Editing Ayesha A. Siddiqi — I thought she was just a millenial whiner from Dearborn; turns out she’s kind of a big deal, which is even more disappointing.

12 Sep

Ayesha A. Siddiqi@AyeshaASiddiqi I write and forecast trends http://bit.ly/OfficeHours9 ayesha@thenewinquiry.com I don’t want to talk about politics anymore, tell me your favorite song LA theoneswelove.shop Joined January 2010 975 Following67.1K Followers

Her tweet for today, à propos of nothing except that yesterday was September 11th:

“I don’t think I can ever really be that close to people who didn’t experience the aughts the same way I did. muslims who did, im automatically close to you.”

(She just pops that one out of the oven, but otherwise, she doesn’t want “to talk politics anymore”. Check her Twitter account.)

My response:

“That’s great guys. Hunker down with only your kind. And then expect things to get better. Who am I, though, to question how delicious victimhood is? I experience some slight tension when I first get close to, say, Latin Americans, who never lived through the Stalinist nightmares my family did in eastern Europe and have never even heard about them even. But we talk, they get it, etc. And I try to understand that they’ve mostly experienced oppression and violence from the US and from the Right, so they may not have had any reason to know too much about the communist world. I’ve never said or thought “Oh, I can never be close to them.”

“This is the kind of monopoly on suffering and rejection and discrimination that too many Muslims think they have and it alienates a lot of fucking people…

Surprised and disappointed at some of the people who “liked” your exclusion.

“And what were you all? Pleeeeease… Like four years old at the time? And from a generation that keeps talking woke shit about inclusion… Especially unfortunate because it alienates people who would otherwise be on your side — LIKE ME.”

But then I decided editing Ayesha’s tweet for my purposes would put things more clearly:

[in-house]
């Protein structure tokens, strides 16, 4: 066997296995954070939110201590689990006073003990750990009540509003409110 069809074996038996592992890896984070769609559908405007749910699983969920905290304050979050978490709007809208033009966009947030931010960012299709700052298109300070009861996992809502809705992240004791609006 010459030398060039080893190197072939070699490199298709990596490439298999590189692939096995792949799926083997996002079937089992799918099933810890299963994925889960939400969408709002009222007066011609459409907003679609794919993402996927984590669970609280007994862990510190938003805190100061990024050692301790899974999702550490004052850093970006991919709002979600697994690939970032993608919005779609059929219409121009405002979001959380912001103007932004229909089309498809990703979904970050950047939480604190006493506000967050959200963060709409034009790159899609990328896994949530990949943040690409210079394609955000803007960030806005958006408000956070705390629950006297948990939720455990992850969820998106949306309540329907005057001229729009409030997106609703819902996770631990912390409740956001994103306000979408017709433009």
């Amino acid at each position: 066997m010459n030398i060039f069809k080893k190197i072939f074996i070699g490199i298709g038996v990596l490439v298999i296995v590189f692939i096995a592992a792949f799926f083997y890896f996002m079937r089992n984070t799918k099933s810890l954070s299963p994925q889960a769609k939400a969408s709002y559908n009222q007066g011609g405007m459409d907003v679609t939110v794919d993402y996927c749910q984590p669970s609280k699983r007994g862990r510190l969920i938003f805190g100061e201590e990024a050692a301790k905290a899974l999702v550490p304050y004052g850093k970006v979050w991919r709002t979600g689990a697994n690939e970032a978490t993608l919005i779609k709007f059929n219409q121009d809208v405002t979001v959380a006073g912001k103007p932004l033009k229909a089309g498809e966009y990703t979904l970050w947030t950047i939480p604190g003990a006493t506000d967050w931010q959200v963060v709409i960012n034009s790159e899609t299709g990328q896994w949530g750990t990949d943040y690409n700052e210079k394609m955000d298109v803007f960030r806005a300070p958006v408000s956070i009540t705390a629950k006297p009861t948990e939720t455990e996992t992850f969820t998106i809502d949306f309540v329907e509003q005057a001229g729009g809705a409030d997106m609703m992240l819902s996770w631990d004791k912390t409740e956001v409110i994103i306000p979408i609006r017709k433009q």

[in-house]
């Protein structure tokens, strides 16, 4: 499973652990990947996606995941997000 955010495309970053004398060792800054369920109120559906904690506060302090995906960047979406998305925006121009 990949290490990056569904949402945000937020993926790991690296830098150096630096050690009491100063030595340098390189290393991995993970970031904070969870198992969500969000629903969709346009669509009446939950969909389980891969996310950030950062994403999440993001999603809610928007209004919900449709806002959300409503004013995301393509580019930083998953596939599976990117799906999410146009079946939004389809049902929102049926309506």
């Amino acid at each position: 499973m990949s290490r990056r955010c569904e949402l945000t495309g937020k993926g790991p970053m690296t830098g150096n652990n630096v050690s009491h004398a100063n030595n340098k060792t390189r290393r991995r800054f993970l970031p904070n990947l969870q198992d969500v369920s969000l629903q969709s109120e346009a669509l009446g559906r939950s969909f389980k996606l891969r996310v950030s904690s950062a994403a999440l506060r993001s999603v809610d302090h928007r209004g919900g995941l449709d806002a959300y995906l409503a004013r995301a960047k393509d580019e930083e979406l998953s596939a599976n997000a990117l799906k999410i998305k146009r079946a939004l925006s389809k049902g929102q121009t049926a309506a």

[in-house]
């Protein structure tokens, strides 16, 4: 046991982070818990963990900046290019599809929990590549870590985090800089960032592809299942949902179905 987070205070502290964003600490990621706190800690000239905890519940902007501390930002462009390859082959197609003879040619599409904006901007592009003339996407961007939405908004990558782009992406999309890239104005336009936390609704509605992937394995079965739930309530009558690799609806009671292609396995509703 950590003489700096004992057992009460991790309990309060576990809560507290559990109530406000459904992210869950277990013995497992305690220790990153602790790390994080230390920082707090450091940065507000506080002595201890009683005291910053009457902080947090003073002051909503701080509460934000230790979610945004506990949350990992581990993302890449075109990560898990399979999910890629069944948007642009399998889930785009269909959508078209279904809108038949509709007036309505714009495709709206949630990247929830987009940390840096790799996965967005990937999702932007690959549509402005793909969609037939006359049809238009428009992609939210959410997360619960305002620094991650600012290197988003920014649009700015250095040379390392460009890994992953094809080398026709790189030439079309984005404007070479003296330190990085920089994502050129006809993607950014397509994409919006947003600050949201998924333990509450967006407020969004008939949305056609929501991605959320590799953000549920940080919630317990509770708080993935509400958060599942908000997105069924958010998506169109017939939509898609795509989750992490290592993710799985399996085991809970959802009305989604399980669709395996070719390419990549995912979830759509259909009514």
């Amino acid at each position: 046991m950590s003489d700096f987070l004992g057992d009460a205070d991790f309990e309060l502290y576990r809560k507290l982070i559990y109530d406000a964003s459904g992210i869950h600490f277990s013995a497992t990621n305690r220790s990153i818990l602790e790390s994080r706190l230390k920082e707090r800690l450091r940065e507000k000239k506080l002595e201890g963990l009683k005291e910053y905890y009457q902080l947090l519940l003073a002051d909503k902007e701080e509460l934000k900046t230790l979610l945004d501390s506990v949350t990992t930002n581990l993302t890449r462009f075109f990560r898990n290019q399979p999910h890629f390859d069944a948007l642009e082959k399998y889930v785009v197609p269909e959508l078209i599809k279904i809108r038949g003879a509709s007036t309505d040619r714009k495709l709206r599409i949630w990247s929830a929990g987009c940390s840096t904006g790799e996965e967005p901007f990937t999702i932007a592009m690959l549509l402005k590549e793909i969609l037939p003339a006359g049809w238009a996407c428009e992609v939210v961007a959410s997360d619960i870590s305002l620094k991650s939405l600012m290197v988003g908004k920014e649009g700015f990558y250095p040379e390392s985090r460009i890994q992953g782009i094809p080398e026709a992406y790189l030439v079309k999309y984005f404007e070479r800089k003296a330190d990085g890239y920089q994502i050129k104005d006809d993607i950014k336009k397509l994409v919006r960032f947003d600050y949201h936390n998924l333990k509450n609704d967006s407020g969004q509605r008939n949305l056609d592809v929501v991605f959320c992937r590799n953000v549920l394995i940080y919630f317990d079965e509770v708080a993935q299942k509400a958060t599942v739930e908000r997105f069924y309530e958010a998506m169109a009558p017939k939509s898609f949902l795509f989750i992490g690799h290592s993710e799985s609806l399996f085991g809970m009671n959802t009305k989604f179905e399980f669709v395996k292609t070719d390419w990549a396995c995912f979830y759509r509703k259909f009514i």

“I don’t think I can ever really be that close to people who didn’t experience …. [communist/Stalinist/Maoist dictatorships, the taking away of grandfathers to labor camps where they disappeared and were never heard from again, and ended up in mass graves in some unknown place, the mass massacring of families, the mass confiscation or burning or destruction of property, land, home in brutal collectivization, or those whose lives in the Soviet Union were nearly ruined because they dared to be friends with me when I was studying there; and I don’t think I can be close to anybody who’s not descended from communities who experienced centuries of Islamizing pressure and violence and held on to their faith through it all, like Christians in my part of the Balkans did, or who isn’t an Istanbullu Greek, who lived through decades of slow-motion but brutal ethnic cleansing by the Turkish Republic, or with anybody whose people weren’t wiped off the map by the Croatian Ustaše and their vigorous Bosnian Muslim collaborators during WWII, and I don’t think I can be close to people whose silence about the existential threat that an Islamist Turkey poses to my country is deafening, or to people who “like” my posts when they’re about saving the wooden mosques of Georgia, but whose silence when Erdogan deprives the rest of humanity of two equivalents of the Sistine Chapel in Istanbul ’cause it satisfies his own Muslim Brotherhood and most of his people’s — who have voted for him repeatedly — monotheist hard-on about images, is equally deafening] ….the same way I did.

[….But you racist, drunk Russian thugs who beat up Tajiks in Moscow, asshole Serbs, who have a lot of reason to feel aggrieved, but take it out on Albanians or LGBTQ folk in Belgrade, or assholes like the leaders of Hungary or Poland, who think they’re defending the boundaries of Christian Europe, or just any Orthodox Christian, no matter how reactionary or fascist an idiot you are, or ridiculous clergy who not only won’t allow new mosques to be built for a sizeable Muslim community in Athens, but want the four, beautiful old Ottoman ones torn down….] who did, [experience what I or mine did] im automatically close to you.”

You don’t know how good you have it, Ayesha-jaan…

And — oh shit — I forgot the link she’s got to a site that sells hammer-and-sickle t-shirts. No clue that that’s the equivalent of a swastika to hundreds of millions of people.

But “ok, gen-x-millenial border person”. Don’t wanna spoil your fun.

One Response to “Editing Ayesha A. Siddiqi — I thought she was just a millenial whiner from Dearborn; turns out she’s kind of a big deal, which is even more disappointing.”


  1. Ayesha Siddiqi: how woke, “inclusion”, grievance narratives eventually come full-circle to racist exclusion. | Jadde-ye-Kabir - September 14, 2020

    […] And see more me: “Editing Ayesha A. Siddiqi — I thought she was just a millenial whiner from Dearborn; turns out she…“ […]

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